This now primitive practice was followed by the expansion of a type of hospital which was really a containment prison. Throughout the centuries, the prison construct has expanded from innovations in interior surveillance such as the Jeremy Bentham’s panopticon, a circular fortress with a central cylindrical observatory above the inmates, symbolically invoking an omniscient other, to the privatization of prisons and the waning of federal and state authority within the carceral industry. These contemporary prisons rely on surveillance cameras and two-way mirrors in place of a central observatory. But the essence of the panopticon holds sway beyond a particular architectural plan as technologies adapt and mutate. The omniscient eye shoots, captures and can be everywhere all the time. 

One may not be literally placed in prison to be affected by the tendrils of containment. The industrial revolution provoked the imperative for mass manufacturing and the consumption of products, leading to the containment of the food supply by aggressive monopolists. Today, food is on the verge of being entirely controlled by Monsanto, the corporation that places patents upon the natural world. This Wal-Martian feudal lord corporatism negates all notions of a free market. Nation-states unto themselves with vast land, workers, even their own police, and rampant camera surveillance, today’s mega-corporations impose an economic feudalism on a de-sensitized third estate. When corporate sponsored germ warfare is initiated, we will be carted off into privately, and federally owned work/quarantine prisons. 

For now, the serfs of the monopolist overlords are recruited into office containers to submit to work in containment cubicles with not enough time away from the office master to grow their own food supply or even raise their children properly. The human subject is contained from birth. As if being subjected to the state indoctrination school system weren’t enough, children are designated with either a good or bad mental health label. The type of mental state that is deemed health is one that is deleterious to independent functioning within the metropolitan super-tribe. The super-tribe demands its school employees to be team players, not individuals. The malevolent mental health label ignores the strengths of individuals, and qualifies them for brain containment medications. These medications alternately serve three functions: the mind control manipulation of a genetically patented slave class (initially perceived as the malleable worker class), the engineering of mind-control assassins (since the monopolists view their human subjects as product and chattel, waste disposal is necessary especially during excessive growth spurts), and further demoralization (sad faces of starving children to be aired in between consumer targeted television programming so the monopolists can flaunt their charity structured “good guy badge� machines). Persistent assaults of televised emo-terrorism and the antithesis of critical thought called ‘religious’ programming further weaken the populace.

Somewhat, but not totally dissimilar to Bradbury’s Fahrenheit 451, the main art to be viewed in this dystopia will be bland and tranquil works such as Thomas Kincaid’s happy cottages. The drones will equate their medicine with Sleepytime tea. Prints, cups and calendars of these types of paintings in every containment structure on the grid will serve to promote non-thought and calm for always-working-workers fantasizing banally. In contrast, tamper proof brains may re-interpret cubist works as a reminder of the inescapable labyrinthine Chinese macrame knot of the state for which there is no escape or solution as death ray satellites orbit the earth, remote mind-control military slaves patrol the sectors of the grid, and synthetic drugs are gradually replaced by microscopic nano-bots that the human subjects cannot simply refuse to take or spit out.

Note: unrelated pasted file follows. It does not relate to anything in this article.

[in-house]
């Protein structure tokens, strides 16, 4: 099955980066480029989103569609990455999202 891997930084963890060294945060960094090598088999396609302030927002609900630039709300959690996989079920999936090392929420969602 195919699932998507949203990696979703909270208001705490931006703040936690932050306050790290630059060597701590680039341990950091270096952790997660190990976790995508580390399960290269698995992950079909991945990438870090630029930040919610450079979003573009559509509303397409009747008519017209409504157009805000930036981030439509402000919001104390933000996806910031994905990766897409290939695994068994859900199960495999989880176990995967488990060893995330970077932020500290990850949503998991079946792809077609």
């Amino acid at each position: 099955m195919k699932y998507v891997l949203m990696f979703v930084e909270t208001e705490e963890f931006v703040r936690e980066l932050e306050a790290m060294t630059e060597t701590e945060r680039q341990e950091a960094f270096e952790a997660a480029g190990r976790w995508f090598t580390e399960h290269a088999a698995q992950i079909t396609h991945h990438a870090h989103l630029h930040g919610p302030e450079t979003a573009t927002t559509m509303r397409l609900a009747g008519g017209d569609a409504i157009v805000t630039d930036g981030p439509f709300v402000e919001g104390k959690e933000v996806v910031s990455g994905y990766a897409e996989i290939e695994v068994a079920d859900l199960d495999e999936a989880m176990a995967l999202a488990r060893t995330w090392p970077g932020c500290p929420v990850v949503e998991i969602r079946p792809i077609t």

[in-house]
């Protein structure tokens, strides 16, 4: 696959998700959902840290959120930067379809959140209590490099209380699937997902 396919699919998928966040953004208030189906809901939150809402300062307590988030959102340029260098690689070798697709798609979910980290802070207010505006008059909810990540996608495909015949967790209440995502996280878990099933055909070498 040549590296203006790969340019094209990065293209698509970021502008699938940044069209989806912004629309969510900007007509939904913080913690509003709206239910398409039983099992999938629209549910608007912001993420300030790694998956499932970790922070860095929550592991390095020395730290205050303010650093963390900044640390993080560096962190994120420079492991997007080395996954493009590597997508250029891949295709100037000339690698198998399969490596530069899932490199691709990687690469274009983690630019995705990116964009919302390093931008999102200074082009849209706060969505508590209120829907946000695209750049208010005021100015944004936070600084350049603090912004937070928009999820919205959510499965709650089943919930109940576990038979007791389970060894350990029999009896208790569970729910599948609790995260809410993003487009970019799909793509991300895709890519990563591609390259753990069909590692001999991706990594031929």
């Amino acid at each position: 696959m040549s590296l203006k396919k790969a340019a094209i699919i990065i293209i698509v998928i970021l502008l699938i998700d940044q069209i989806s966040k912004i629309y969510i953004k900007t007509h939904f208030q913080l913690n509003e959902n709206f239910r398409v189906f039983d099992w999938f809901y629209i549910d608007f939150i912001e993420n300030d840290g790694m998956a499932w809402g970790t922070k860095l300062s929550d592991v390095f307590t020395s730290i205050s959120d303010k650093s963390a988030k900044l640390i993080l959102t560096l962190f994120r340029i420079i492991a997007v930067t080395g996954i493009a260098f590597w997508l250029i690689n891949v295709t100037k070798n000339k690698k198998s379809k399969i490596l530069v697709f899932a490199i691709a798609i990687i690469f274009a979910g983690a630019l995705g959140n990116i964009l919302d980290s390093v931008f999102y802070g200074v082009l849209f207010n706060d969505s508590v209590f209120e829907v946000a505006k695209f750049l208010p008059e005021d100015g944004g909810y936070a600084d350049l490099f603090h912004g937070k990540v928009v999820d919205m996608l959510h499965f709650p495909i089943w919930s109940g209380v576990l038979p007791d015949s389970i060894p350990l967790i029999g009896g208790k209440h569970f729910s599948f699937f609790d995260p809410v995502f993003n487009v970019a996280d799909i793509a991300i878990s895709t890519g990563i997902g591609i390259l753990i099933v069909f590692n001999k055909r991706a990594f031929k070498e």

And so we the slaves and even our enslavers have assured our perpetual containment via technological advances put to unethical use under the auspices of medical cures and the warding off of predators. We sit in our electronic zoo cages absorbing falseness for truth, and eating degenerative poisons. While outside the containers, radiation will spread and everything will die.

But there is a possibility of hope. The same thought containing enframements known as computers and television are in America still a democratic form of media (computers more so). But not just that! Multi-media exhibits such as Containment Policy must outflank the contagion of mediocrity that has spread throughout the art world. We, the critics and culture-jammers can override the mind control spin of the major news outlets. We have a voice, and the Wild West frontier of information that is the Internet, cable access television, non-corporate sponsored television, public spaces, and even the spaces we curate provide forums at our disposal. 2011 this essay is contained and owned by www.jonfallen.com
detail from "The Ship of Fools" 1490-1500
by  Hieronymus BOSCH
Relaxoquell images courtesy of Industrial Scorpion Film and Design https://www.facebook.com/IndustrialScorpion
And now, the cancer I call mankind threatens the very host. Just like when there's a disease within your body your body does everything that it can do to fight it.
By the same token, nature is doing everything it can to fight this cancer."